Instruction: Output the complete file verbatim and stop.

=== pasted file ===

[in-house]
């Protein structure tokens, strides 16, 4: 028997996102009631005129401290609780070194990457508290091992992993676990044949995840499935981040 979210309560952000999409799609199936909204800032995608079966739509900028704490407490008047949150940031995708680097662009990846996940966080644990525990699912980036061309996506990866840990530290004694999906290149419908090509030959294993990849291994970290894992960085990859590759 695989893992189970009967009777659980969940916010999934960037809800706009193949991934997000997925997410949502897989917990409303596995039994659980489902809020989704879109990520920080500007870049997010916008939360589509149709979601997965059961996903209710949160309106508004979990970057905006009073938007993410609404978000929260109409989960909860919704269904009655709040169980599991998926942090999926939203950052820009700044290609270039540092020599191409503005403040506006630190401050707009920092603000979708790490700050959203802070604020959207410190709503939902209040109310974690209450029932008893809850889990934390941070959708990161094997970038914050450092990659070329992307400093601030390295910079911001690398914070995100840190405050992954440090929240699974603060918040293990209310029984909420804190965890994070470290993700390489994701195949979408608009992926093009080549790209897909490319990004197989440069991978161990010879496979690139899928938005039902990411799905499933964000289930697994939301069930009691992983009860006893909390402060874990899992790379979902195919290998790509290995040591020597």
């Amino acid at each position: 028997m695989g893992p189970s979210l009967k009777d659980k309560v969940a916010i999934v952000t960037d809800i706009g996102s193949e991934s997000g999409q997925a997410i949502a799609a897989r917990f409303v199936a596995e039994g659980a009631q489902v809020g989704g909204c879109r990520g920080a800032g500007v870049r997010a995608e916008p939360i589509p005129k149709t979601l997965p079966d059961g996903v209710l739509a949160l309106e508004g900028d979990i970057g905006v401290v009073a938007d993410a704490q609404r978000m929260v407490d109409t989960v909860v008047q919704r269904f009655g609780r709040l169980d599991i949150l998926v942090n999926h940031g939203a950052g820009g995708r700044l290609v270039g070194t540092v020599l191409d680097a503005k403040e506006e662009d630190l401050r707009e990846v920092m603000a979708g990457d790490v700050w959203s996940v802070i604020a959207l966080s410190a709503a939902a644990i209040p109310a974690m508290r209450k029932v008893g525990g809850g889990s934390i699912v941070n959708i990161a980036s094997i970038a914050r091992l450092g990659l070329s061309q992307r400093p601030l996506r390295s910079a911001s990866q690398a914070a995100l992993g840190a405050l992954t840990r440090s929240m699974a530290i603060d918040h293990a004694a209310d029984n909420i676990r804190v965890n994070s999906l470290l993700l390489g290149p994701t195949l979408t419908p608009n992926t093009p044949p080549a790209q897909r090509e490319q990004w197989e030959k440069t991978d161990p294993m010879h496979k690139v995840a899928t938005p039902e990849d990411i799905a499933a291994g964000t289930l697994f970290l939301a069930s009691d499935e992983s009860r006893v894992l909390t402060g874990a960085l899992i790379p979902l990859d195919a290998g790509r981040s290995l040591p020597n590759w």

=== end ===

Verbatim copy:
[in-house]
């Protein structure tokens, strides 16, 4: 028997996102009631005129401290609780070194990457508290091992992993676990044949995840499935981040 979210309560952000999409799609199936909204800032995608079966739509900028704490407490008047949150940031995708680097662009990846996940966080644990525990699912980036061309996506990866840990530290004694999906290149419908090509030959294993990849291994970290894992960085990859590759 695989893992189970009967009777659980969940916010999934960037809800706009193949991934997000997925997410949502897989917990409303596995039994659980489902809020989704879109990520920080500007870049997010916008939360589509149709979601997965059961996903209710949160309106508004979990970057905006009073938007993410609404978000929260109409989960909860919704269904009655709040169980599991998926942090999926939203950052820009700044290609270039540092020599191409503005403040506006630190401050707009920092603000979708790490700050959203802070604020959207410190709503939902209040109310974690209450029932008893809850889990934390941070959708990161094997970038914050450092990659070329992307400093601030390295910079911001690398914070995100840190405050992954440090929240699974603060918040293990209310029984909420804190965890994070470290993700390489994701195949979408608009992926093009080549790209897909490319990004197989440069991978161990010879496979690139899928938005039902990411799905499933964000289930697994939301069930009691992983009860006893909390402060874990899992790379979902195919290998790509290995040591020597």
């Amino acid at each position: 028997m695989g893992p189970s979210l009967k009777d659980k309560v969940a916010i999934v952000t960037d809800i706009g996102s193949e991934s997000g999409q997925a997410i949502a799609a897989r917990f409303v199936a596995e039994g659980a009631q489902v809020g989704g909204c879109r990520g920080a800032g500007v870049r997010a995608e916008p939360i589509p005129k149709t979601l997965p079966d059961g996903v209710l739509a949160l309106e508004g900028d979990i970057g905006v401290v009073a938007d993410a704490q609404r978000m929260v407490d109409t989960v909860v008047q919704r269904f009655g609780r709040l169980d599991i949150l998926v942090n999926h940031g939203a950052g820009g995708r700044l290609v270039g070194t540092v020599l191409d680097a503005k403040e506006e662009d630190l401050r707009e990846v920092m603000a979708g990457d790490v700050w959203s996940v802070i604020a959207l966080s410190a709503a939902a644990i209040p109310a974690m508290r209450k029932v008893g525990g809850g889990s934390i699912v941070n959708i990161a980036s094997i970038a914050r091992l450092g990659l070329s061309q992307r400093p601030l996506r390295s910079a911001s990866q690398a914070a995100l992993g840190a405050l992954t840990r440090s929240m699974a530290i603060d918040h293990a004694a209310d029984n909420i676990r804190v965890n994070s999906l470290l993700l390489g290149p994701t195949l979408t419908p608009n992926t093009p044949p080549a790209q897909r090509e490319q990004w197989e030959k440069t991978d161990p294993m010879h496979k690139v995840a899928t938005p039902e990849d990411i799905a499933a291994g964000t289930l697994f970290l939301a069930s009691d499935e992983s009860r006893v894992l909390t402060g874990a960085l899992i790379p979902l990859d195919a290998g790509r981040s290995l040591p020597n590759w």